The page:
By Jennifer Drummond Reflecting on my faith journey has been a wonderful process. As I look back on the twists and turns in my life, it often becomes clear(er) how God has woven certain people, experiences and themes together. Many times these have been in preparation for the next step along the path, although… not always. Regardless, there has been one particular practice that has helped me notice what God might be doing in my life: Spiritual Direction. As a member of the founding Vestry of Christ the Redeemer, I was first introduced to the notion of Spiritual Direction by Susan Currie, a friend and fellow Vestry member. She invited our group to silence (not a natural state for meetings!), and led us in many deep listening exercises. That whole year was marked by attentiveness – to the Holy Spirit, to one another and to the quiet reaches of our inner selves. That attentive work set the stage for Christ the Redeemer to be born.  It was one of the most remarkable groups I have ever been a part of, and that year was of unbelievable grace. The following few years were full of transition (I’ll be sharing a bit about that at the upcoming Women’s Brunch). But the hunger for close encounters with the Holy Spirit had been awakened! I knew I wanted to continue; I just didn’t quite have the language, or know exactly what to do to foster that closeness with Jesus. That introduction to Spiritual Direction gave me a place to start. I decided to find my own spiritual director. I began to notice common...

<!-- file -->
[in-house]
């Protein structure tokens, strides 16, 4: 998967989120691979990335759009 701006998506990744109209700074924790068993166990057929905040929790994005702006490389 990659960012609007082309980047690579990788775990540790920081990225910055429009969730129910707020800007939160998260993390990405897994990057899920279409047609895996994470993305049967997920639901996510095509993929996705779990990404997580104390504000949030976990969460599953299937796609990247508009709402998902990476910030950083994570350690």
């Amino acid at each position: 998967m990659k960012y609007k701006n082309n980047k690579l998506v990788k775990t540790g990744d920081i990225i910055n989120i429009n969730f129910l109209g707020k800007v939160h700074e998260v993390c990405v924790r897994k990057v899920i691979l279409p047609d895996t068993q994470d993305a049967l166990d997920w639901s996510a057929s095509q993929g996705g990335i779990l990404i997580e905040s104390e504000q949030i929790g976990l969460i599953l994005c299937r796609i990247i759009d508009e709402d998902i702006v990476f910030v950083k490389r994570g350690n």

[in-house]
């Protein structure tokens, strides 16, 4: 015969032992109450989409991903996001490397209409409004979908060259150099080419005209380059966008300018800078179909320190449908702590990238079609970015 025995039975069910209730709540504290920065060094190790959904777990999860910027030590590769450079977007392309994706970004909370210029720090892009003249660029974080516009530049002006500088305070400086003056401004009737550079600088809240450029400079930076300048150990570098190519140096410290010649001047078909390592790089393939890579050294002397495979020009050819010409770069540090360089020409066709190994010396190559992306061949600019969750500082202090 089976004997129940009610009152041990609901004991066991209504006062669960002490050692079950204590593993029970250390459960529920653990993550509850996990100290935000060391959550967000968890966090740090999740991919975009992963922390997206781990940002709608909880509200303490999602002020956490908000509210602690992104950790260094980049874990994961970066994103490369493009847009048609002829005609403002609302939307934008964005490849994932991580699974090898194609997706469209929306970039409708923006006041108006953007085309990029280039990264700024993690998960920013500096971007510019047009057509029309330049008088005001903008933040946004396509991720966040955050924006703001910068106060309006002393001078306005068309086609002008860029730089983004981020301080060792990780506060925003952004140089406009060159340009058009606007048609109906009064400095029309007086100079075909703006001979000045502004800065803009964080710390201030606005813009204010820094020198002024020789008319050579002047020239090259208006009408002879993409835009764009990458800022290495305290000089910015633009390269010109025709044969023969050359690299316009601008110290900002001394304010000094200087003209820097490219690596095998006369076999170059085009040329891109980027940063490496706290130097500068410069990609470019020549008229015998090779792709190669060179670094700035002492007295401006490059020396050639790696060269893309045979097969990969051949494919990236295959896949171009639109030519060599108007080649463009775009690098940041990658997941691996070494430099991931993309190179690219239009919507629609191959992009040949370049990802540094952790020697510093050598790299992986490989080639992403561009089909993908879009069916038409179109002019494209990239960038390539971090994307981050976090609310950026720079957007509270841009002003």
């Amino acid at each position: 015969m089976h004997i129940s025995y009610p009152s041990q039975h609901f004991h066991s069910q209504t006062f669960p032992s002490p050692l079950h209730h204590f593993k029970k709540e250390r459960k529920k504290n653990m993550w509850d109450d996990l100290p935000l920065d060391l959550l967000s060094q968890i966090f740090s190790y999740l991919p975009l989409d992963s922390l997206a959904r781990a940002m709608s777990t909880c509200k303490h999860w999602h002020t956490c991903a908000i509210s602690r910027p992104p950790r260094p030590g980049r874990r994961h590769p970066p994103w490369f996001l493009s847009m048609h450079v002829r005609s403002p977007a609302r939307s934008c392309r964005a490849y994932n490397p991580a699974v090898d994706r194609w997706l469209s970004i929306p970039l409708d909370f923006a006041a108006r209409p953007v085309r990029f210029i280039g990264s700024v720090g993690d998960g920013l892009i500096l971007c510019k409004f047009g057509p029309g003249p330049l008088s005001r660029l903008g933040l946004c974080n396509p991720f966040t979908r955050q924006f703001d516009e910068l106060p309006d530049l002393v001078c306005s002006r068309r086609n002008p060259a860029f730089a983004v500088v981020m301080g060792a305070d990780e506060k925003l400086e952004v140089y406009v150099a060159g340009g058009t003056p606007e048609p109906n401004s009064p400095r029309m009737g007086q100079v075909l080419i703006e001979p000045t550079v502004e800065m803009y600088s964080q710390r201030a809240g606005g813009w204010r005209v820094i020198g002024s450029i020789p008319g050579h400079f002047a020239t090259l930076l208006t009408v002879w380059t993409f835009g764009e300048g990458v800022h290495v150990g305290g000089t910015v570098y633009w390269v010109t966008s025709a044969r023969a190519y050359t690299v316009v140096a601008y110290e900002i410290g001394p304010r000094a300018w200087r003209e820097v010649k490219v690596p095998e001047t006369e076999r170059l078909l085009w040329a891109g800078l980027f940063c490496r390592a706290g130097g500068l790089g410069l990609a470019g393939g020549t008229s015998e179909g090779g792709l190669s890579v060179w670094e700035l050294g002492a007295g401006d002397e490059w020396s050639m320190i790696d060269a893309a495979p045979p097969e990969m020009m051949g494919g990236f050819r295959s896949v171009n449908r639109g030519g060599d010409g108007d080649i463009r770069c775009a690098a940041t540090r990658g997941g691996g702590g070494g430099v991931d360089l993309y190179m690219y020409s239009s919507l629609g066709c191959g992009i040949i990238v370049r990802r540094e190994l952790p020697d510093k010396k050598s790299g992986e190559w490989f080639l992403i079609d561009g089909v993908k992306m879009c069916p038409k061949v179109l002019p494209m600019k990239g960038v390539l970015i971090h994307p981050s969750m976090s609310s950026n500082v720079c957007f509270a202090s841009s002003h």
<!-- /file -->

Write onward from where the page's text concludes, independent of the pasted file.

Keep Calm & Love Your Neighbor